Finance tips: Beware of the internet of thieves


In his regular finance tips: Dave Deruytter takes a hard look at those pesky online bandits.

The Internet of Things (IoT) has been a buzzword for few years. Connecting with your equipment via your smartphone and the internet has a lot of advantages. Still you need a secure internet connection for your Smart TV, fridge, washing machine, or central heating. If not, it is child-play for digital bandits to take over the equipment and maybe even virtually ‘kidnap’ it and ask you for a ransom to release it again.

Online payments are available everywhere today and their volumes are increasing very fast. But fraudsters are very interested in your bank card data and passwords. Once the money is stolen, it is a lot of work to try to get it back. Agreed, sometimes insurance can cover at least a part of the cost, but money is trust and we do not want to be ill at ease over a payment online.
The biggest risk to data or money theft may lie in the day to day use of more common apps and websites, including email. The likes of Google and Facebook know a lot about us. But one could expect that they have a name, a business to protect and will try to keep their systems, services and offers safe. On top of that it may be good sometimes that Google knows where you are when an unusual payment is requested from your credit card thousands of miles away. It is not so good to let the world know via Facebook that you are on holiday far away from home, leaving burglars with a potential target for a break in.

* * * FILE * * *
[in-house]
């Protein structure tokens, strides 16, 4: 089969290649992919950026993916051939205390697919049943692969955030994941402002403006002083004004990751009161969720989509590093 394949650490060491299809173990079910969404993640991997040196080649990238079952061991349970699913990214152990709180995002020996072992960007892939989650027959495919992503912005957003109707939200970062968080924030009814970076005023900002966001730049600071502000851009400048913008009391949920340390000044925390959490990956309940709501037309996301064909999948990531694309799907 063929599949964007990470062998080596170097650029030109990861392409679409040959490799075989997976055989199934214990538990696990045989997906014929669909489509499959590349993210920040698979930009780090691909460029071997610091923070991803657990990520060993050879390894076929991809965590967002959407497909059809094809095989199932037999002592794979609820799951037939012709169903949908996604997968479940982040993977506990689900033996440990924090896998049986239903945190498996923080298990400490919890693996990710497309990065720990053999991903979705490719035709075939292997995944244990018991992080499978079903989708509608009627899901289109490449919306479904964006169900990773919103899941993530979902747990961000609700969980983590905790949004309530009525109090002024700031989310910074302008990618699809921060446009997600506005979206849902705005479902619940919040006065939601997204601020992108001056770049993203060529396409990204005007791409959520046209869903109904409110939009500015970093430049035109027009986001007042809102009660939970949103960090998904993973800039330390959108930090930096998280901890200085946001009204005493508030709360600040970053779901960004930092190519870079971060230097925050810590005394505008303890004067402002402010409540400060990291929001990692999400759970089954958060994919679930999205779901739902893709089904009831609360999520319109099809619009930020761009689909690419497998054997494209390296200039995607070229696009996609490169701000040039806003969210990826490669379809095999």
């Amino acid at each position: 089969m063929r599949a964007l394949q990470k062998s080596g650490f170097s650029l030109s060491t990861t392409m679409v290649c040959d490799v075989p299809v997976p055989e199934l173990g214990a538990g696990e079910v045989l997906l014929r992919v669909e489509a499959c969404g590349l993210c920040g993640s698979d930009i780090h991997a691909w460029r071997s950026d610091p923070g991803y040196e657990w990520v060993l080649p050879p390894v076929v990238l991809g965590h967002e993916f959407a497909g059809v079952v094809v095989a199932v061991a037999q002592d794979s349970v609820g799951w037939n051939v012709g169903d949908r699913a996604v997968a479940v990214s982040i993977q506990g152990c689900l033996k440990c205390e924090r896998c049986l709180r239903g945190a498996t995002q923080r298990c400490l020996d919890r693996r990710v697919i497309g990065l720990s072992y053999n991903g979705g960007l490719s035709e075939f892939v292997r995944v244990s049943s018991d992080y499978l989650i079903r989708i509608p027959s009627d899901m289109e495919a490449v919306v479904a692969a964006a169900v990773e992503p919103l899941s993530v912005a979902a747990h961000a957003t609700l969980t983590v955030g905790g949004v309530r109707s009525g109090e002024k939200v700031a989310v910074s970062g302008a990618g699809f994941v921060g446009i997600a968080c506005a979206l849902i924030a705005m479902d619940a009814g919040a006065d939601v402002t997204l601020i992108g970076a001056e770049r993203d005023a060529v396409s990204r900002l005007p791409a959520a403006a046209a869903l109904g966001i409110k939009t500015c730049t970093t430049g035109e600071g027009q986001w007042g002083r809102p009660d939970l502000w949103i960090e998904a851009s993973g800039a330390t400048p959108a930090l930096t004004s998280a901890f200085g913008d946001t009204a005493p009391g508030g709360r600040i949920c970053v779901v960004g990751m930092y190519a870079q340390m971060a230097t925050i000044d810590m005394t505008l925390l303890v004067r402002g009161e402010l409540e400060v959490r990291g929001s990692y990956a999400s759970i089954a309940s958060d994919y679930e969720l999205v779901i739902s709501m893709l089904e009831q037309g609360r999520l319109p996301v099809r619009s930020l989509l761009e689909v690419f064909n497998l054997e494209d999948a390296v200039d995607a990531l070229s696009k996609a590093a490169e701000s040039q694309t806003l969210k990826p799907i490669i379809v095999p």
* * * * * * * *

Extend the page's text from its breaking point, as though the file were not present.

What about those apps we have on our devices that we rarely use but that still have access to the internet and to, at least some of, our data? That is where the real risk of data-theft may be. We should clean our devices regularly for apps we do not use. Even more, we should be careful when offers for downloads of free apps are presented. Such offers have become so common place, also on news or information websites, that one click by coincidence may trigger the download. It is important to react immediately and cancel the download or, if that is no longer possible, to delete the app. Clicking on ads when reading free news is a similar risk. The more blunt, strange or ‘to good to be true’ the offer seems, the more you are at risk of getting entangled in a system that wants your data, for you install an app, or even worse that wants your money.

The number of data theft, money theft, and even identity theft cases are rising fast, as are the success rate and amount of money stolen. Thieves like big, public places without social control. No surprise that the internet is a great place for them to operate.